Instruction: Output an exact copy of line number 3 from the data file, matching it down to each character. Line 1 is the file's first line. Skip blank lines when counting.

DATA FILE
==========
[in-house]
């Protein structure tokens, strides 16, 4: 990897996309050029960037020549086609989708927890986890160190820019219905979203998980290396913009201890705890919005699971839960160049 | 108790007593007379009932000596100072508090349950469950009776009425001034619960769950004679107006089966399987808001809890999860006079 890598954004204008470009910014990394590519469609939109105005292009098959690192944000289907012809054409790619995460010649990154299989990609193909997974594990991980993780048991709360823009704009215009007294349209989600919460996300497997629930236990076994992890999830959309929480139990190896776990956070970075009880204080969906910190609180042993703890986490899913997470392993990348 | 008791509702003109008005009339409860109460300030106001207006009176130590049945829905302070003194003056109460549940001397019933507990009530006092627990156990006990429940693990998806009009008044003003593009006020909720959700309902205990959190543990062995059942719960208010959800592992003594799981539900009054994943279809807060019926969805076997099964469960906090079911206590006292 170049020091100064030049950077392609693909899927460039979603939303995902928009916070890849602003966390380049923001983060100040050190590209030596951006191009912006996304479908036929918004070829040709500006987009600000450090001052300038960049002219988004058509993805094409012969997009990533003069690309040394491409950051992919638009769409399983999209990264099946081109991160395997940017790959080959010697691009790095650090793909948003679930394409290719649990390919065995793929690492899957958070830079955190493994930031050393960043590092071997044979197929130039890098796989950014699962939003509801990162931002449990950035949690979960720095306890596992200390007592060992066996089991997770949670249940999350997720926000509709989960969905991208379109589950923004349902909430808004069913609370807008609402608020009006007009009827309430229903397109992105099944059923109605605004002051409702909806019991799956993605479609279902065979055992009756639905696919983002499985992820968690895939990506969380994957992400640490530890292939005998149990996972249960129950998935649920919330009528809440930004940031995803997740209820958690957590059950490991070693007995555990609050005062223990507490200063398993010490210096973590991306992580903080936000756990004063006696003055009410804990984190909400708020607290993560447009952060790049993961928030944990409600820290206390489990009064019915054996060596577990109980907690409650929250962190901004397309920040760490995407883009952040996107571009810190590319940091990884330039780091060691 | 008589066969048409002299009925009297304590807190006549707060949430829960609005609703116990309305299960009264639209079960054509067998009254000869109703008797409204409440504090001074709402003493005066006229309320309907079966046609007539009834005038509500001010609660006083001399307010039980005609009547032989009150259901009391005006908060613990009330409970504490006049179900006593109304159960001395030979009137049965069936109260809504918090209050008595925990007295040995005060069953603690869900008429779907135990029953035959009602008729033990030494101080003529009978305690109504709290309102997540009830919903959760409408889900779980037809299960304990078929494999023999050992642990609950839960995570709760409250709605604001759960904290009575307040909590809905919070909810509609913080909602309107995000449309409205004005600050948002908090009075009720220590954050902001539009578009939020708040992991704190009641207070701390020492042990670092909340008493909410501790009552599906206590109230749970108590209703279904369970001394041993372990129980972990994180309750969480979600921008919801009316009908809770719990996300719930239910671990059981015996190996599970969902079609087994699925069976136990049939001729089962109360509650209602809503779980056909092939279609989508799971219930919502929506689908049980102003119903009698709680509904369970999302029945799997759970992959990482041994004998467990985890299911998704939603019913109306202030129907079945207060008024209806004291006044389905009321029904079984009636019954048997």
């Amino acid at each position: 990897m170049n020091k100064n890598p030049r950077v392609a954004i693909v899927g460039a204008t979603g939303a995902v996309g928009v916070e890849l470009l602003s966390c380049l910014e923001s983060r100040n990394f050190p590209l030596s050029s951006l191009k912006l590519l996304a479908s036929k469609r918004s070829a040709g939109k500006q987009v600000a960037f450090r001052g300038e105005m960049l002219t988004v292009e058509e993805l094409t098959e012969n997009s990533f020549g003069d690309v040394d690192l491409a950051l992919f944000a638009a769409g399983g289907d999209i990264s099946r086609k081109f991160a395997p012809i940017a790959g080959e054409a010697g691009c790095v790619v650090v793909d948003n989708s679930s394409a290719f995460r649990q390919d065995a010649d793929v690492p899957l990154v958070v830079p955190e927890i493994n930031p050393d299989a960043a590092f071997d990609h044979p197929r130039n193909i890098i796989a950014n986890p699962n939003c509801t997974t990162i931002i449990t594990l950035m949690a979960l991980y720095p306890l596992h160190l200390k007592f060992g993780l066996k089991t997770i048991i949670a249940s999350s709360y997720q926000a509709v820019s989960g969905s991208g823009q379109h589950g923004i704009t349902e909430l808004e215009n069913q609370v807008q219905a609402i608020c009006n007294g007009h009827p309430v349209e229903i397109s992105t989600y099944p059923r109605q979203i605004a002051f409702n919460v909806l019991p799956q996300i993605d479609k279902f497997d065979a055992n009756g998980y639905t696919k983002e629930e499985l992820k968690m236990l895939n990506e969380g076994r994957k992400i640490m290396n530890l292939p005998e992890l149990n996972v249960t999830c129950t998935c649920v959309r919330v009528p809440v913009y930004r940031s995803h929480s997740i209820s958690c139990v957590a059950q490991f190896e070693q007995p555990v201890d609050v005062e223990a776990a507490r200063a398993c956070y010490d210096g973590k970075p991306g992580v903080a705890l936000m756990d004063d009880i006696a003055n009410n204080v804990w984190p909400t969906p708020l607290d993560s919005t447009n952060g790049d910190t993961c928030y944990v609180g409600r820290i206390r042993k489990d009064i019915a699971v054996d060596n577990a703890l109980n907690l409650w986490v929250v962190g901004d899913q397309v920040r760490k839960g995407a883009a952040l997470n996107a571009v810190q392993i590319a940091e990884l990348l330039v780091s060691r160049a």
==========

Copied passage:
């Amino acid at each position: 990897m170049n020091k100064n890598p030049r950077v392609a954004i693909v899927g460039a204008t979603g939303a995902v996309g928009v916070e890849l470009l602003s966390c380049l910014e923001s983060r100040n990394f050190p590209l030596s050029s951006l191009k912006l590519l996304a479908s036929k469609r918004s070829a040709g939109k500006q987009v600000a960037f450090r001052g300038e105005m960049l002219t988004v292009e058509e993805l094409t098959e012969n997009s990533f020549g003069d690309v040394d690192l491409a950051l992919f944000a638009a769409g399983g289907d999209i990264s099946r086609k081109f991160a395997p012809i940017a790959g080959e054409a010697g691009c790095v790619v650090v793909d948003n989708s679930s394409a290719f995460r649990q390919d065995a010649d793929v690492p899957l990154v958070v830079p955190e927890i493994n930031p050393d299989a960043a590092f071997d990609h044979p197929r130039n193909i890098i796989a950014n986890p699962n939003c509801t997974t990162i931002i449990t594990l950035m949690a979960l991980y720095p306890l596992h160190l200390k007592f060992g993780l066996k089991t997770i048991i949670a249940s999350s709360y997720q926000a509709v820019s989960g969905s991208g823009q379109h589950g923004i704009t349902e909430l808004e215009n069913q609370v807008q219905a609402i608020c009006n007294g007009h009827p309430v349209e229903i397109s992105t989600y099944p059923r109605q979203i605004a002051f409702n919460v909806l019991p799956q996300i993605d479609k279902f497997d065979a055992n009756g998980y639905t696919k983002e629930e499985l992820k968690m236990l895939n990506e969380g076994r994957k992400i640490m290396n530890l292939p005998e992890l149990n996972v249960t999830c129950t998935c649920v959309r919330v009528p809440v913009y930004r940031s995803h929480s997740i209820s958690c139990v957590a059950q490991f190896e070693q007995p555990v201890d609050v005062e223990a776990a507490r200063a398993c956070y010490d210096g973590k970075p991306g992580v903080a705890l936000m756990d004063d009880i006696a003055n009410n204080v804990w984190p909400t969906p708020l607290d993560s919005t447009n952060g790049d910190t993961c928030y944990v609180g409600r820290i206390r042993k489990d009064i019915a699971v054996d060596n577990a703890l109980n907690l409650w986490v929250v962190g901004d899913q397309v920040r760490k839960g995407a883009a952040l997470n996107a571009v810190q392993i590319a940091e990884l990348l330039v780091s060691r160049a």